Marketing for start-ups
You're just starting out. You have big plans for your new company. You know you can take over the world but you just need people to take notice. They’ll soon see the value of your product/service. But the thing is…budget. You don’t have one. What’s a future Peter Jones to do? (Which doesn’t mean mass humiliation on Dragons’ Den?)
Here's my top tips for marketing on a budget.
New year, new start. It’s that time of year when we’re starting diets, spring cleaning, trying to get on board with our new year’s resolutions, and generally starting afresh. Clearing out the cupboards and the recesses of our minds to march into 2018 with new resolve and clean slates. It feels good, doesn’t it? But do you apply that thinking to your business? If you’ve considered upping your marketing and outsourcing, but you’re not sure about the benefits, consider these five reasons to go for it:
Facebook has been making a few changes lately and all for the better. It has introduced a snooze button, so you can mute people, pages or groups for 30 days which means you can hide all the ‘xx sleeps ‘til Christmas’ updates. Good enough reason alone, I’d say. It has also scrapped the stalker feed on the right-hand side which told you what posts your friends were liking and commenting on, in real time. This means you’ve no choice but to stop stalking your ex-boyfriend. But stop it anyway! It’s not good for your health. And we know this to be true because Facebook did the research. Their own research found that spending too much time browsing Facebook is bad for your mental wellbeing.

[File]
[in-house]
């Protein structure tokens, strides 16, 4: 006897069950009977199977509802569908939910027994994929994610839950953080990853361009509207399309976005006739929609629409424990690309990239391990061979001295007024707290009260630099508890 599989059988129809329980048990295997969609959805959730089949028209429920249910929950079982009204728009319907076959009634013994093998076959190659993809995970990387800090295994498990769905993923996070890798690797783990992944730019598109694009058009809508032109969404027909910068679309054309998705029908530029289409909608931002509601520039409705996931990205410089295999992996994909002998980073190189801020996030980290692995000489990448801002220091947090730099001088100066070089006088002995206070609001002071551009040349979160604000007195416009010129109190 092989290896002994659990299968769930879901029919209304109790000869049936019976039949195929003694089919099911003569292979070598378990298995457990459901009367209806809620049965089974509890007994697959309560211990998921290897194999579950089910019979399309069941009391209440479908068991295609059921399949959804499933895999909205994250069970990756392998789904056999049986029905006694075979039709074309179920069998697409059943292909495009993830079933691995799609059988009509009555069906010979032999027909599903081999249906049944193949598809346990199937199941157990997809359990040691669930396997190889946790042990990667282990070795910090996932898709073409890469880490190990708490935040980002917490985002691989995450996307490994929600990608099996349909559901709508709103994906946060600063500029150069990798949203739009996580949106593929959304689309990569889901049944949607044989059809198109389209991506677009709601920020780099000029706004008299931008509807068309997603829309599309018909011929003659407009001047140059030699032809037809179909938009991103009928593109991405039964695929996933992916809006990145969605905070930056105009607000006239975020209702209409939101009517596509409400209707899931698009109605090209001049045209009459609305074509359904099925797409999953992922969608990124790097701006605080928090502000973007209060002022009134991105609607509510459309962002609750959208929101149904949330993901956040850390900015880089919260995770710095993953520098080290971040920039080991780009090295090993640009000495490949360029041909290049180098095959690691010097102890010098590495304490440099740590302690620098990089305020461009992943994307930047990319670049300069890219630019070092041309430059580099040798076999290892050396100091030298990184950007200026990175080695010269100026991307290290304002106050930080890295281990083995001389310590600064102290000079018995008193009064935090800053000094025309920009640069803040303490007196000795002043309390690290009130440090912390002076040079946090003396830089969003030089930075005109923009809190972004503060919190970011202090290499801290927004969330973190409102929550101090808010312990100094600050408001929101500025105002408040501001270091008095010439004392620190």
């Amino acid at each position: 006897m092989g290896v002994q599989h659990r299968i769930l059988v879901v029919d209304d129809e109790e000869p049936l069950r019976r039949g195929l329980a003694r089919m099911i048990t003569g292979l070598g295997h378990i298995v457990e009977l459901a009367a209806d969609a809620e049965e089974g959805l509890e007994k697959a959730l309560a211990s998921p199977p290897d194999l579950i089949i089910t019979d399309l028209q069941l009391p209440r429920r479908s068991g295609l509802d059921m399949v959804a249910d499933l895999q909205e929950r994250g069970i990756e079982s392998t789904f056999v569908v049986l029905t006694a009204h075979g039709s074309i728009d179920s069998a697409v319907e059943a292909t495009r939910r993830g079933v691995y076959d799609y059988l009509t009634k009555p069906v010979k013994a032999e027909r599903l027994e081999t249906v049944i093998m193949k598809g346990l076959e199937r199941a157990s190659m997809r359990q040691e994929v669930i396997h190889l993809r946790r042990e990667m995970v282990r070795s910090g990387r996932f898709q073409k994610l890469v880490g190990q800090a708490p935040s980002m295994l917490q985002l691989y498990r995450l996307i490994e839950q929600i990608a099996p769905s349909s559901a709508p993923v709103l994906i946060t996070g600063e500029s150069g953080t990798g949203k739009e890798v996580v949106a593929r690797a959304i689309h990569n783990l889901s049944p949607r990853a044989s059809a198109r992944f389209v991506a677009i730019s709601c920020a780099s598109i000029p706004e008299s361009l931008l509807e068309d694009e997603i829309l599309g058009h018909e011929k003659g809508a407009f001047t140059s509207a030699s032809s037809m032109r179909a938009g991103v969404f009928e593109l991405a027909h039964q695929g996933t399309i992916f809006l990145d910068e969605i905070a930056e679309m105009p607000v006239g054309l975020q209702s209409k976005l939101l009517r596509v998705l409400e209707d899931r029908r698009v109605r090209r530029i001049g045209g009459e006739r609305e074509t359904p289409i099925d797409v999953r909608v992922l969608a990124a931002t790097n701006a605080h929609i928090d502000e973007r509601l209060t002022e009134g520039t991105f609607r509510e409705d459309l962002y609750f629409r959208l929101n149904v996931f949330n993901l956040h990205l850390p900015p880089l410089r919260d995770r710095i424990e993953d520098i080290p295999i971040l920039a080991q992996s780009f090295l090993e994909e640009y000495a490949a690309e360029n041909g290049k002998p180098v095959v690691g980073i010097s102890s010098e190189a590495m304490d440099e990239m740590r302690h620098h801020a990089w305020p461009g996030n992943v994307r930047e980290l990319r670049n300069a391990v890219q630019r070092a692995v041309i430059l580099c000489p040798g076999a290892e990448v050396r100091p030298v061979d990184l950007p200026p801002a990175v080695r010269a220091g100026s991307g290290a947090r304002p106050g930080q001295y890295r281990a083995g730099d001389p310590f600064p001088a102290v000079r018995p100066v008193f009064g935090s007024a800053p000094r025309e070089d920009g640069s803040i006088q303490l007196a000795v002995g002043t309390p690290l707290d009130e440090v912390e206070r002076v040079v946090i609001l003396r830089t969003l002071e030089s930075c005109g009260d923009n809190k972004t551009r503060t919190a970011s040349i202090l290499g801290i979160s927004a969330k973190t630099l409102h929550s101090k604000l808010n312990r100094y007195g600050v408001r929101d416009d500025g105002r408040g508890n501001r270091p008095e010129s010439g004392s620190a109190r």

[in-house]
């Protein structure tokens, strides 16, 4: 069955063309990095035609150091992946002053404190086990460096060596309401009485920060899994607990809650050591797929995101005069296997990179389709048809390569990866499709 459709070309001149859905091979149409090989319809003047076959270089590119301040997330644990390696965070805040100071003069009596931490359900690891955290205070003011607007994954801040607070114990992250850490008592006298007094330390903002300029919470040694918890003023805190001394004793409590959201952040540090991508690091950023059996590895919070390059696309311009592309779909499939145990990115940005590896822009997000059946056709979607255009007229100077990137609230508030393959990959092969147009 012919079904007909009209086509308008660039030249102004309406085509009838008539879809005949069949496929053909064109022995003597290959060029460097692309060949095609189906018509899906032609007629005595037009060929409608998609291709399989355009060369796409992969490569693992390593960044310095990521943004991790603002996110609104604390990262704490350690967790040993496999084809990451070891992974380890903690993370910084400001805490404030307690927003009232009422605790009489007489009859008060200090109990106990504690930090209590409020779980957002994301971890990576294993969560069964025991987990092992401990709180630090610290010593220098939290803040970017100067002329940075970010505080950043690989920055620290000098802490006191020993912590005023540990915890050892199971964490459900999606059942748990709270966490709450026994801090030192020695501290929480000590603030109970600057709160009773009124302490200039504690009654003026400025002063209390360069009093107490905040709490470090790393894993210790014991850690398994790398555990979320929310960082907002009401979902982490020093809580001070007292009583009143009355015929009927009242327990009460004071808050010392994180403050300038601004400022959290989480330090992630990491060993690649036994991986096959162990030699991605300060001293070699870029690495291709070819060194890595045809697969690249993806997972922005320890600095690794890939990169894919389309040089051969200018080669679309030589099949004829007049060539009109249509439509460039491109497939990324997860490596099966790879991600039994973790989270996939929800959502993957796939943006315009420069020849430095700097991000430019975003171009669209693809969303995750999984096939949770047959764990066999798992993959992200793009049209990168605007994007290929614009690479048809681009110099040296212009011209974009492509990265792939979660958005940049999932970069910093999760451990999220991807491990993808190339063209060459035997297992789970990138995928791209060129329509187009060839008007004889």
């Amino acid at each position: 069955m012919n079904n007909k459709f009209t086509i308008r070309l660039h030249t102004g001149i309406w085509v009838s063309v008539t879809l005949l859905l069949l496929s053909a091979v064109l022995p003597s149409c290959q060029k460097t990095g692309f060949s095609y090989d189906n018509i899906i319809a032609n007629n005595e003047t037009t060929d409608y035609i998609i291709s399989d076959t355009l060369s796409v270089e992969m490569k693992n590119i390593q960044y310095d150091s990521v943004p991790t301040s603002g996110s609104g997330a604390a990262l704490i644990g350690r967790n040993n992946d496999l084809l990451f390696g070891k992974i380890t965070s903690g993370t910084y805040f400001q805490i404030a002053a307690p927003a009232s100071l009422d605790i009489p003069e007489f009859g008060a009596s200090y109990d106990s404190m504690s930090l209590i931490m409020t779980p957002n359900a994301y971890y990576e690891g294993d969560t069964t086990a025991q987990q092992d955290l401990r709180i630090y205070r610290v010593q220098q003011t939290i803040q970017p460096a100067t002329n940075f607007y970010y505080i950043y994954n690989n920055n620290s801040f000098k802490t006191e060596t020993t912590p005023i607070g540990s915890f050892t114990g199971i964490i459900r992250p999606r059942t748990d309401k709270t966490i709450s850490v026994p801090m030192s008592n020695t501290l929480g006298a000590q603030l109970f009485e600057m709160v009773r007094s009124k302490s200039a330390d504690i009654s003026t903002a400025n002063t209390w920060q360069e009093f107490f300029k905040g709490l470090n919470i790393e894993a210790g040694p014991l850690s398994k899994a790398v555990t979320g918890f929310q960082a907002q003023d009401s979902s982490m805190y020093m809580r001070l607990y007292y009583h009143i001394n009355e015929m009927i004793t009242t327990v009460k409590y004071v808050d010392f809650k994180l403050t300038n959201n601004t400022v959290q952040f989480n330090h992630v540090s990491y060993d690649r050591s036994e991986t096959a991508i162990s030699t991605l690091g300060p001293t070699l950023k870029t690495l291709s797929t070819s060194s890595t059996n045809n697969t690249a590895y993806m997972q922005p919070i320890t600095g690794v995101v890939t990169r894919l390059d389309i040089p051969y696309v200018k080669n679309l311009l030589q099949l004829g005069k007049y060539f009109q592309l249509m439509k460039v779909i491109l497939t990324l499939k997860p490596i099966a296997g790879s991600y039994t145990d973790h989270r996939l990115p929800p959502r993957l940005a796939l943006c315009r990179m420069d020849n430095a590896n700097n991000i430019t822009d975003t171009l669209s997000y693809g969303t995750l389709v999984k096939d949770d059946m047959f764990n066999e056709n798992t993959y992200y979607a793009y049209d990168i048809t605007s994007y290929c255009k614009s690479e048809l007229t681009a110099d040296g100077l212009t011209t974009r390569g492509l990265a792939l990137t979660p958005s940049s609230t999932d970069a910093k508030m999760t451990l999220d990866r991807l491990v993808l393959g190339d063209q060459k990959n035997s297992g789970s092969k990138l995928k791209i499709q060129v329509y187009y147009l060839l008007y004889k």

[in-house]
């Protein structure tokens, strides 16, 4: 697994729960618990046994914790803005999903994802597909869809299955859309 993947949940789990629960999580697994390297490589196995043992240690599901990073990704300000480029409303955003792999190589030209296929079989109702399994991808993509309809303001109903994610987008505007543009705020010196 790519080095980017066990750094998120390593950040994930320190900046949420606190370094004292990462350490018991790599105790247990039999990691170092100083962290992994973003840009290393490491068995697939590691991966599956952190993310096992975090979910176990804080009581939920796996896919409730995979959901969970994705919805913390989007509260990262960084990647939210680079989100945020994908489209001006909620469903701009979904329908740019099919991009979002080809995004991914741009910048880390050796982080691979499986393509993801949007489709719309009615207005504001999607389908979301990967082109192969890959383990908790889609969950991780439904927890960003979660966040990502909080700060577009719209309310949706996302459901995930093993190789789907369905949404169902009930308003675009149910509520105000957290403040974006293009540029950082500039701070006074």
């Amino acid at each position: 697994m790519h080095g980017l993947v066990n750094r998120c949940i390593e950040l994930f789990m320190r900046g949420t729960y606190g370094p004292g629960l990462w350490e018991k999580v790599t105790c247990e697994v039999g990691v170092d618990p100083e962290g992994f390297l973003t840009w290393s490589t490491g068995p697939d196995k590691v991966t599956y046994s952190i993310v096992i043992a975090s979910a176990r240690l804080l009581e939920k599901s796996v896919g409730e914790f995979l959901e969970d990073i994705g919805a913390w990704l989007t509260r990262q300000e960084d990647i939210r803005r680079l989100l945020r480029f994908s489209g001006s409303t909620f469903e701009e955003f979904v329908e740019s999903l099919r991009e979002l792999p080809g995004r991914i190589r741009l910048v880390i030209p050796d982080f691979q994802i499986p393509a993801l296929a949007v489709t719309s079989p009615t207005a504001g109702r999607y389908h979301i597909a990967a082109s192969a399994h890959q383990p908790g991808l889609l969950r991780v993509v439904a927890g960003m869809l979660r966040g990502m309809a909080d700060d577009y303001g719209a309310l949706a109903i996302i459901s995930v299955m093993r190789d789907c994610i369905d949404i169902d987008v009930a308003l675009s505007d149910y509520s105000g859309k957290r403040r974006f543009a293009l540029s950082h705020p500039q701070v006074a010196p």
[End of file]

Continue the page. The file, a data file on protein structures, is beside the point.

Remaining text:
Discombobulated by words
To be honest, I just wanted to find an excuse to use the word discombobulate. It’s great, isn’t it? But not one we use every day, so just to be clear, it means to confuse, befuddle, or perplex. I’ve decided it’s being added to my daily vocab from now on. Thinking about a confusing word that means to confuse got me thinking about other confusing words, naturally, and just how many examples of similar words there are in the English language that are often confused.